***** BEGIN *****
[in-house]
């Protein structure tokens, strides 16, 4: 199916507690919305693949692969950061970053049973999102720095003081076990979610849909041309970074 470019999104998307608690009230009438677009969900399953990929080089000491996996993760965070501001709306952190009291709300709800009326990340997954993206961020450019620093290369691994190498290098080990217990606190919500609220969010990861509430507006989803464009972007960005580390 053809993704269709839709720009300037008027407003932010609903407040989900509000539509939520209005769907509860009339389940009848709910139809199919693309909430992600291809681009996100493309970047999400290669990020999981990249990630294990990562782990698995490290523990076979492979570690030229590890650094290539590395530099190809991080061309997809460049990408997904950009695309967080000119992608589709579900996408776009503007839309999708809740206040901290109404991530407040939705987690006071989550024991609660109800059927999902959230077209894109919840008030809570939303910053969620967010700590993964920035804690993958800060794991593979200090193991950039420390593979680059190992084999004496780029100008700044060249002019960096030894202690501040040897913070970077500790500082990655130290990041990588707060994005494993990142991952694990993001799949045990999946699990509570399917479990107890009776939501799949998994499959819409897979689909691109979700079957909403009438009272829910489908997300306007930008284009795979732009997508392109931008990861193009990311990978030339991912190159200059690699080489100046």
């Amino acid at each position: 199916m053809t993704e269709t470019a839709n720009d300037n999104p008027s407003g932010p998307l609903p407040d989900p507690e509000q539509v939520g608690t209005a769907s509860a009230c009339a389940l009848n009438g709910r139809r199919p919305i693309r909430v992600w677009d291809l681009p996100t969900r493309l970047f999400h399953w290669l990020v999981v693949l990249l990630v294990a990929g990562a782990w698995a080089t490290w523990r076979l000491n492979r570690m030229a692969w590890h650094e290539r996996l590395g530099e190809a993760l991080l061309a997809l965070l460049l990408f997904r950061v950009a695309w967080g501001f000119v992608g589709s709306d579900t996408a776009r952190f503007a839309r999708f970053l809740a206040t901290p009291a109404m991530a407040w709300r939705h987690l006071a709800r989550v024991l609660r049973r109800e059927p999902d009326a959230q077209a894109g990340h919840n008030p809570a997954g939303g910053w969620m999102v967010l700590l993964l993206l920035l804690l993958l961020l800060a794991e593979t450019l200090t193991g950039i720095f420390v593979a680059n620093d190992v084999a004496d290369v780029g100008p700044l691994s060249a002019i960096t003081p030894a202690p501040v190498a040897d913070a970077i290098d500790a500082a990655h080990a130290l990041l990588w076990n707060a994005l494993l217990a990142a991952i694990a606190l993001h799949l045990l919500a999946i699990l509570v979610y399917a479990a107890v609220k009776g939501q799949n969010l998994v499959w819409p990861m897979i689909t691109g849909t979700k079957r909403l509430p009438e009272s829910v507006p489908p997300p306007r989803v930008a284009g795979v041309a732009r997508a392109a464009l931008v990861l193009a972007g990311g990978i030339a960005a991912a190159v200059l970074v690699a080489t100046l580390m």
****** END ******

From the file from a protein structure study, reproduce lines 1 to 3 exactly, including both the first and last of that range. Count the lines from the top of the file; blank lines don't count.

[in-house]
């Protein structure tokens, strides 16, 4: 199916507690919305693949692969950061970053049973999102720095003081076990979610849909041309970074 470019999104998307608690009230009438677009969900399953990929080089000491996996993760965070501001709306952190009291709300709800009326990340997954993206961020450019620093290369691994190498290098080990217990606190919500609220969010990861509430507006989803464009972007960005580390 053809993704269709839709720009300037008027407003932010609903407040989900509000539509939520209005769907509860009339389940009848709910139809199919693309909430992600291809681009996100493309970047999400290669990020999981990249990630294990990562782990698995490290523990076979492979570690030229590890650094290539590395530099190809991080061309997809460049990408997904950009695309967080000119992608589709579900996408776009503007839309999708809740206040901290109404991530407040939705987690006071989550024991609660109800059927999902959230077209894109919840008030809570939303910053969620967010700590993964920035804690993958800060794991593979200090193991950039420390593979680059190992084999004496780029100008700044060249002019960096030894202690501040040897913070970077500790500082990655130290990041990588707060994005494993990142991952694990993001799949045990999946699990509570399917479990107890009776939501799949998994499959819409897979689909691109979700079957909403009438009272829910489908997300306007930008284009795979732009997508392109931008990861193009990311990978030339991912190159200059690699080489100046």
């Amino acid at each position: 199916m053809t993704e269709t470019a839709n720009d300037n999104p008027s407003g932010p998307l609903p407040d989900p507690e509000q539509v939520g608690t209005a769907s509860a009230c009339a389940l009848n009438g709910r139809r199919p919305i693309r909430v992600w677009d291809l681009p996100t969900r493309l970047f999400h399953w290669l990020v999981v693949l990249l990630v294990a990929g990562a782990w698995a080089t490290w523990r076979l000491n492979r570690m030229a692969w590890h650094e290539r996996l590395g530099e190809a993760l991080l061309a997809l965070l460049l990408f997904r950061v950009a695309w967080g501001f000119v992608g589709s709306d579900t996408a776009r952190f503007a839309r999708f970053l809740a206040t901290p009291a109404m991530a407040w709300r939705h987690l006071a709800r989550v024991l609660r049973r109800e059927p999902d009326a959230q077209a894109g990340h919840n008030p809570a997954g939303g910053w969620m999102v967010l700590l993964l993206l920035l804690l993958l961020l800060a794991e593979t450019l200090t193991g950039i720095f420390v593979a680059n620093d190992v084999a004496d290369v780029g100008p700044l691994s060249a002019i960096t003081p030894a202690p501040v190498a040897d913070a970077i290098d500790a500082a990655h080990a130290l990041l990588w076990n707060a994005l494993l217990a990142a991952i694990a606190l993001h799949l045990l919500a999946i699990l509570v979610y399917a479990a107890v609220k009776g939501q799949n969010l998994v499959w819409p990861m897979i689909t691109g849909t979700k079957r909403l509430p009438e009272s829910v507006p489908p997300p306007r989803v930008a284009g795979v041309a732009r997508a392109a464009l931008v990861l193009a972007g990311g990978i030339a960005a991912a190159v200059l970074v690699a080489t100046l580390m």